I’ve started choosing differently from before. What used to drive me is not as persuasive for my investment of energy these days. I’m more inclined to recede from ridiculousness than to dive in to salvage what little sanity might exist. There was a time when I defended sanity without question regardless of the potential fulfilment from the outcome. Is this what it feels like to get old? I wouldn’t know, because I’m not old, I’m just well-worn.
The joy of having much life in your years is that you get to laugh at yourself more while others are still following a predefined schedule on how to live their lives, all the while thinking that they own it. Distractions can be fun, and immensely rewarding if a prominent mid-drift is anything to go by. However, along with such indulgence comes a need to reconsider what is or is not negotiable in my life. One thing I still refuse to do is act my age relative to the stereotypes propped up by society. I also refuse to buy a bigger pants size just because my current one is getting too tight from all the fulfilling entertainment I need alongside my responsibilities. And I also refuse to outsource everything that can be outsourced because even though mending things around the house, or building stuff is a distraction from what I should be doing instead, it is also an important part of my self-reflection, my self-worth, and my contribution in kind, not just in cash, to those around me.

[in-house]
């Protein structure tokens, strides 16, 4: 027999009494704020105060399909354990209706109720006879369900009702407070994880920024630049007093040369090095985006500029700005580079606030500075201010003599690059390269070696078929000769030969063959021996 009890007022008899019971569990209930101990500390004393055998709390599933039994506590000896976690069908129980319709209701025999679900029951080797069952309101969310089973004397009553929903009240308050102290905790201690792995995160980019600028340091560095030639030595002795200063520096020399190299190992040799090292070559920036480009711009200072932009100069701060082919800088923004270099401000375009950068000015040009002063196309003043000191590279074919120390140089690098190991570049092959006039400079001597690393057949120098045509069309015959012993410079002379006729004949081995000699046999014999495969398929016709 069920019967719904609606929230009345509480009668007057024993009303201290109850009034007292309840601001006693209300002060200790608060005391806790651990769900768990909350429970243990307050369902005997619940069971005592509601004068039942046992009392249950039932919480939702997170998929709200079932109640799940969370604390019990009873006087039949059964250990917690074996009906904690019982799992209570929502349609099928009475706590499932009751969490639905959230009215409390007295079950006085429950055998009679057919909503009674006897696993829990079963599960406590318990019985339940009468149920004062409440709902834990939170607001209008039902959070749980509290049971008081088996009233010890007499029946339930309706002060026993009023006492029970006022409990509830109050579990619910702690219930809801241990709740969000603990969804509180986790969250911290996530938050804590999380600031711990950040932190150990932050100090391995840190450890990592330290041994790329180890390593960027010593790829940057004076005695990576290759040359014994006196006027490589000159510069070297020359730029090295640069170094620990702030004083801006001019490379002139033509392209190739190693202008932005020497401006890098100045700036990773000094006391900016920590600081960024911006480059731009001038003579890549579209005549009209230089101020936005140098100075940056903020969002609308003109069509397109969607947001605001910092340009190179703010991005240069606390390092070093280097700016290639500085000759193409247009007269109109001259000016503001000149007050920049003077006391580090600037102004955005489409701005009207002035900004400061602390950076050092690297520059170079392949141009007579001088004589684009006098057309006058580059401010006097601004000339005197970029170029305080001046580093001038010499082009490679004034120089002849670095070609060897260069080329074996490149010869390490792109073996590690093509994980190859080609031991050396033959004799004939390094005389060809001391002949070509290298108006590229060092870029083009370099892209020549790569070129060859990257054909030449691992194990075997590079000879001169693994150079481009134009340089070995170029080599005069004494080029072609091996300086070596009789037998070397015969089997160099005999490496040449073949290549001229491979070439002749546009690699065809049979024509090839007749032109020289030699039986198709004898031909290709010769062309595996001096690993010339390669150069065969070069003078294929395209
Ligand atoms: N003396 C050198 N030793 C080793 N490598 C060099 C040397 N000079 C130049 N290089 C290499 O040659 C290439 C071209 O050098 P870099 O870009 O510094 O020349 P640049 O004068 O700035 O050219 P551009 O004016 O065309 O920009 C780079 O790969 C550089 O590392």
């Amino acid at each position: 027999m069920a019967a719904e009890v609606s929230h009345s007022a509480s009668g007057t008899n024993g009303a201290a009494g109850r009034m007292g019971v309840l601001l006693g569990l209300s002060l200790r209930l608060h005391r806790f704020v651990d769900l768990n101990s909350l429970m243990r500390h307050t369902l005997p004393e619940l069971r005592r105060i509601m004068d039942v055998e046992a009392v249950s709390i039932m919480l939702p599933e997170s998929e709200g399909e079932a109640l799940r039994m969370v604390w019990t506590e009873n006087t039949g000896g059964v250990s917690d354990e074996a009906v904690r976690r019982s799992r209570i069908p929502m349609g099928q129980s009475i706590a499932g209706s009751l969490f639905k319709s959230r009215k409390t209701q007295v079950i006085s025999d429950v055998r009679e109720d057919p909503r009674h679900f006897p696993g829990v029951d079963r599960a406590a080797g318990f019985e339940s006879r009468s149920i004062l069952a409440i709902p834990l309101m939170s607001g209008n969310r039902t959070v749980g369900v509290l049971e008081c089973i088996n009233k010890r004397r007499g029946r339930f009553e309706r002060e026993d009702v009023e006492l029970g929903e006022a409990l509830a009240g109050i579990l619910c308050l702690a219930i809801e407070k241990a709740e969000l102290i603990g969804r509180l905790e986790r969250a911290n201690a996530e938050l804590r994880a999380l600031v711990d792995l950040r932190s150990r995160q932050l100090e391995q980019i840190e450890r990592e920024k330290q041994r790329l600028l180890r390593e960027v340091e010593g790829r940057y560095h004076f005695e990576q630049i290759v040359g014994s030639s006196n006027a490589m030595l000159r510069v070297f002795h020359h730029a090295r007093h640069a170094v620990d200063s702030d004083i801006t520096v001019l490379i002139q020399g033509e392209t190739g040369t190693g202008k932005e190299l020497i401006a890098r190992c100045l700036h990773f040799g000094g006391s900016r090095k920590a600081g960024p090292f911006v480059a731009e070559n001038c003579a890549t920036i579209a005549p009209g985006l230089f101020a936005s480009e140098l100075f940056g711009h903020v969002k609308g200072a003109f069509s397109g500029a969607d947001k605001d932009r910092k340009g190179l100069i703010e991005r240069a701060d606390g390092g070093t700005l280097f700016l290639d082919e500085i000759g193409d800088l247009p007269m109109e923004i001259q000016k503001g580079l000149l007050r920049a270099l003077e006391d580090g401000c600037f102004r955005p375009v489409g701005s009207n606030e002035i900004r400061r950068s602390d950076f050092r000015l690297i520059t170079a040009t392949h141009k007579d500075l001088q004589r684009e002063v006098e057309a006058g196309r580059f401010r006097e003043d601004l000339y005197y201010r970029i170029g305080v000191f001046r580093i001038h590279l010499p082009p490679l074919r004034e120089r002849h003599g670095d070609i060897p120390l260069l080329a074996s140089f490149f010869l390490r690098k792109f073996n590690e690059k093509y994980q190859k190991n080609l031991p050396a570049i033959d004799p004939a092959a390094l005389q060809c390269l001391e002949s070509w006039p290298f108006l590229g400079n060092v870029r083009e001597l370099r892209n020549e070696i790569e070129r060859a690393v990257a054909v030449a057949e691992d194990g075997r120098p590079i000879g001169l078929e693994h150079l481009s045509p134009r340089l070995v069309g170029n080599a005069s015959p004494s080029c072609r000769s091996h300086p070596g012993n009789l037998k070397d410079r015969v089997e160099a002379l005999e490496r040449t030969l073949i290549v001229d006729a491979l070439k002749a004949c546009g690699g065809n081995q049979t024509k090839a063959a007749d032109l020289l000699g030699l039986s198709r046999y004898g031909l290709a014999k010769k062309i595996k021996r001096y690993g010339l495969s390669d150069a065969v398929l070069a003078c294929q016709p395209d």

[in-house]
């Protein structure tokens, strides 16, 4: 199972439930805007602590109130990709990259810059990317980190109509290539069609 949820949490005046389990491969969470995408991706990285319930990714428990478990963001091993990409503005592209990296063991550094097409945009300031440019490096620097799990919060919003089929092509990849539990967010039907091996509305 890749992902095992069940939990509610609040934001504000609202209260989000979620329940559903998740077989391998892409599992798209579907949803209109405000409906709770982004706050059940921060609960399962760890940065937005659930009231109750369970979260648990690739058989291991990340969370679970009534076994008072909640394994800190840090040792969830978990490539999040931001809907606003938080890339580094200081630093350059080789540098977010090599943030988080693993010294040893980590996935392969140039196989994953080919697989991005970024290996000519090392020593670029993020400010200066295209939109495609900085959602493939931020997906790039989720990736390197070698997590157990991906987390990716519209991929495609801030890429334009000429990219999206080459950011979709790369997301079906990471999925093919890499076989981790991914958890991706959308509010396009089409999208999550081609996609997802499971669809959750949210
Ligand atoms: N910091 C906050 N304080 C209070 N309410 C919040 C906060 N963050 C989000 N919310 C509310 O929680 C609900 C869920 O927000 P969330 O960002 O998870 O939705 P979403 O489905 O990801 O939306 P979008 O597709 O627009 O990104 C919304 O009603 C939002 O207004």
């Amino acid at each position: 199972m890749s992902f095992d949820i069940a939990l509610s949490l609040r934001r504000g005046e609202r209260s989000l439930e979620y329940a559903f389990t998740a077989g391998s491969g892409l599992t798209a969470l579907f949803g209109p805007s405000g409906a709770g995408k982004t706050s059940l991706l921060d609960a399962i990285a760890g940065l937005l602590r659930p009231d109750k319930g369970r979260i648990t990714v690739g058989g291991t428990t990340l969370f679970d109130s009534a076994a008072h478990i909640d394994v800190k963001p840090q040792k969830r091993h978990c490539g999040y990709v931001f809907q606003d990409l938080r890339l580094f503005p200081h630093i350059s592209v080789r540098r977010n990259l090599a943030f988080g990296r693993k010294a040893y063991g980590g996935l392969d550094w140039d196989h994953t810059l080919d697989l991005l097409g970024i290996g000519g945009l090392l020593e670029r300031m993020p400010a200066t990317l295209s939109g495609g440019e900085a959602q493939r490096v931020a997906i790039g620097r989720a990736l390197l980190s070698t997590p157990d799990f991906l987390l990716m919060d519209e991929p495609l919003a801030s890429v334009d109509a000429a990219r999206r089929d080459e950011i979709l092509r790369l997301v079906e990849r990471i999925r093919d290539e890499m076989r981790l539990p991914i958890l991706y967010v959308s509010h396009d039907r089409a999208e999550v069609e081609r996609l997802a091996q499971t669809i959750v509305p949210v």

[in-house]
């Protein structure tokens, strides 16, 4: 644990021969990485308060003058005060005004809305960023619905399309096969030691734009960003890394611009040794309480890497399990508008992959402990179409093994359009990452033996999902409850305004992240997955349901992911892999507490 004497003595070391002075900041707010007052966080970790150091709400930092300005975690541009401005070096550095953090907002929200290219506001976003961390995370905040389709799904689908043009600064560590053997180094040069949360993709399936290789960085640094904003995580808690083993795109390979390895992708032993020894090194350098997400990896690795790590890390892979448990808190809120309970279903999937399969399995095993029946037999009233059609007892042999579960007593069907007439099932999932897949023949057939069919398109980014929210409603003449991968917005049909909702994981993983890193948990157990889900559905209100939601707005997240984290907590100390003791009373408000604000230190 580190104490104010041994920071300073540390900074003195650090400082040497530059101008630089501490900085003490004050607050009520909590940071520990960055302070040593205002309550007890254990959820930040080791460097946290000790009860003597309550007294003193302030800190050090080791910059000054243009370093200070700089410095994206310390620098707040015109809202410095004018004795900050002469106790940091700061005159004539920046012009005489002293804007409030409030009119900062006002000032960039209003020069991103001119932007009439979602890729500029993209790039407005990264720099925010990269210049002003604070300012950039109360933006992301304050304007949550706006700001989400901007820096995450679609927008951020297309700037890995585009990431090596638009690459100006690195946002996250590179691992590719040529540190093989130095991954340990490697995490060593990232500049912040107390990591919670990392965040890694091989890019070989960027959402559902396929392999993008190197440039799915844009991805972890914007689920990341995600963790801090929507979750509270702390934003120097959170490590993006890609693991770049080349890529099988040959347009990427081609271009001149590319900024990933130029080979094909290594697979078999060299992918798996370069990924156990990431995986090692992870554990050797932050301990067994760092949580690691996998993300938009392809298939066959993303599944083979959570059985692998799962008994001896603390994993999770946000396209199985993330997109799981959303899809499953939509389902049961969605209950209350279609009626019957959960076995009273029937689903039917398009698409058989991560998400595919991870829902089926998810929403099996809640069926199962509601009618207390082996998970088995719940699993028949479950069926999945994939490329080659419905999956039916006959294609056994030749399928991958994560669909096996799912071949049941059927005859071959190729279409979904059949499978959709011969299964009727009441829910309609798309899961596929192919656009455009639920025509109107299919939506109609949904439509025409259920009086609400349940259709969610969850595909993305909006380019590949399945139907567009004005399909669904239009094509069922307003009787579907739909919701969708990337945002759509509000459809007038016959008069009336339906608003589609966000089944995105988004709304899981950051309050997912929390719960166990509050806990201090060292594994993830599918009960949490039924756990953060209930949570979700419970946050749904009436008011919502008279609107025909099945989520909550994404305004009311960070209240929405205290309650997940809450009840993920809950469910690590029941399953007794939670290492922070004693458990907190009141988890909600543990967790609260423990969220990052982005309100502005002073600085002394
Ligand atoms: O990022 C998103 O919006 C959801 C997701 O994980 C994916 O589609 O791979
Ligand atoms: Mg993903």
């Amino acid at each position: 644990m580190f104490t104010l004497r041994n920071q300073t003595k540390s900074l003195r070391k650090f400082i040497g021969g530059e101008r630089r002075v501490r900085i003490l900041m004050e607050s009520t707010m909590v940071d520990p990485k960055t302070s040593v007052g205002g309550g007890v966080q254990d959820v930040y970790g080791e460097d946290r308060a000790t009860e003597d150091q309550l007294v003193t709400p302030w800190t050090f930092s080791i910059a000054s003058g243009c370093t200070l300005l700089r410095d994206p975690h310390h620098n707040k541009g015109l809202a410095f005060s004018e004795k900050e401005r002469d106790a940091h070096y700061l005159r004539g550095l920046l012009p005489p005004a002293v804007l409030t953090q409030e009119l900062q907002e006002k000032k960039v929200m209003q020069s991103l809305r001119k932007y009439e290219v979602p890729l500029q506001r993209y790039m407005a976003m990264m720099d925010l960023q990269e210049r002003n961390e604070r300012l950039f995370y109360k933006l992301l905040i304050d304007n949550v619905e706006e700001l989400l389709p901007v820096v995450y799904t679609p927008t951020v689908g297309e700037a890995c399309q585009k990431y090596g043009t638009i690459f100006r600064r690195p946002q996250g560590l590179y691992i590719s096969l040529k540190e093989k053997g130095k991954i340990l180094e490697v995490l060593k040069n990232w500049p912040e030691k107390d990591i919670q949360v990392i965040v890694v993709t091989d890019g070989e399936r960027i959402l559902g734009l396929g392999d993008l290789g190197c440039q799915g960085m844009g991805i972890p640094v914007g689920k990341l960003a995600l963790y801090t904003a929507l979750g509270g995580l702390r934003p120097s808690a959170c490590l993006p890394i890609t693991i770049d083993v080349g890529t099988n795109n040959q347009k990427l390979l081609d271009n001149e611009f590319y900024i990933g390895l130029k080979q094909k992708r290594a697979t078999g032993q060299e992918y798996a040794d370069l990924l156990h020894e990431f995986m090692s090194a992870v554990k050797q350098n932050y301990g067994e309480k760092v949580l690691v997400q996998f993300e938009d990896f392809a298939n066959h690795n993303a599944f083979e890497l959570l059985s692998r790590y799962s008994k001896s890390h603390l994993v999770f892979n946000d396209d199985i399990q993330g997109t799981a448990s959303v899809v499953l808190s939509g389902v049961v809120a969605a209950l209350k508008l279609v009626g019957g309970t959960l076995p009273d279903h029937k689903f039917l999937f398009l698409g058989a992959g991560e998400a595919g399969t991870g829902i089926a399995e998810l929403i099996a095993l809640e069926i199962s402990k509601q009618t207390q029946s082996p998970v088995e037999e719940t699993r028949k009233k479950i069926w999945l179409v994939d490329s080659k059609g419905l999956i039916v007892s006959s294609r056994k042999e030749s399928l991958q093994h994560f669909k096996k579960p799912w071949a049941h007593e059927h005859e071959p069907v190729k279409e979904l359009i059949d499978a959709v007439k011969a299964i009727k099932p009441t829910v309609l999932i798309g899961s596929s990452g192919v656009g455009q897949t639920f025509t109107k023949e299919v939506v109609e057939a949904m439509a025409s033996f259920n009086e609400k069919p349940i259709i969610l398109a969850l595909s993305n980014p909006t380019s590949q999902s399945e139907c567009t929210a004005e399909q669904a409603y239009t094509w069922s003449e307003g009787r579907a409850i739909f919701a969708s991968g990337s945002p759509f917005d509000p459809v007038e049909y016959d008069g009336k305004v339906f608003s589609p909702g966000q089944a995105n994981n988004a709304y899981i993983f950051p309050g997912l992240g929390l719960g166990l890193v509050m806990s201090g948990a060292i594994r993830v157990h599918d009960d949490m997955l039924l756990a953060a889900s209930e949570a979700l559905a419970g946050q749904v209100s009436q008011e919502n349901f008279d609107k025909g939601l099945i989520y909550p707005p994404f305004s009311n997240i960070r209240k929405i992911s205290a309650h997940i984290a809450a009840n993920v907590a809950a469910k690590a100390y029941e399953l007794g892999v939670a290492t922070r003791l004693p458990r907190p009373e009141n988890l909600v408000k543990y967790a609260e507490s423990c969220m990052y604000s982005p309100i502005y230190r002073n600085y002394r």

Outsourcing is the ultimate distraction. It’s also a very effective vicious cycle. For me, it goes something like this. I do my own stuff and get my hands dirty because I enjoy what I do. That enjoyment attracts the passion of others that have a similar interest, and in the workplace, this means more opportunities and in turn (sometimes) improved remuneration. That improved remuneration improves my quality of life and the quality of life of those around me. This is a bonus because suddenly the perceived value of my contribution is greater than it was before. However, an improved quality of life requires an improved level of maintenance, and so what I did before to get to this point may have been driven out of passion, but what I need to do to maintain this circumstance is now driven out of necessity. Necessity and passion rarely go together, especially when necessity becomes a matter of obligation rather than choice. Passion is driven by choice, not compulsion.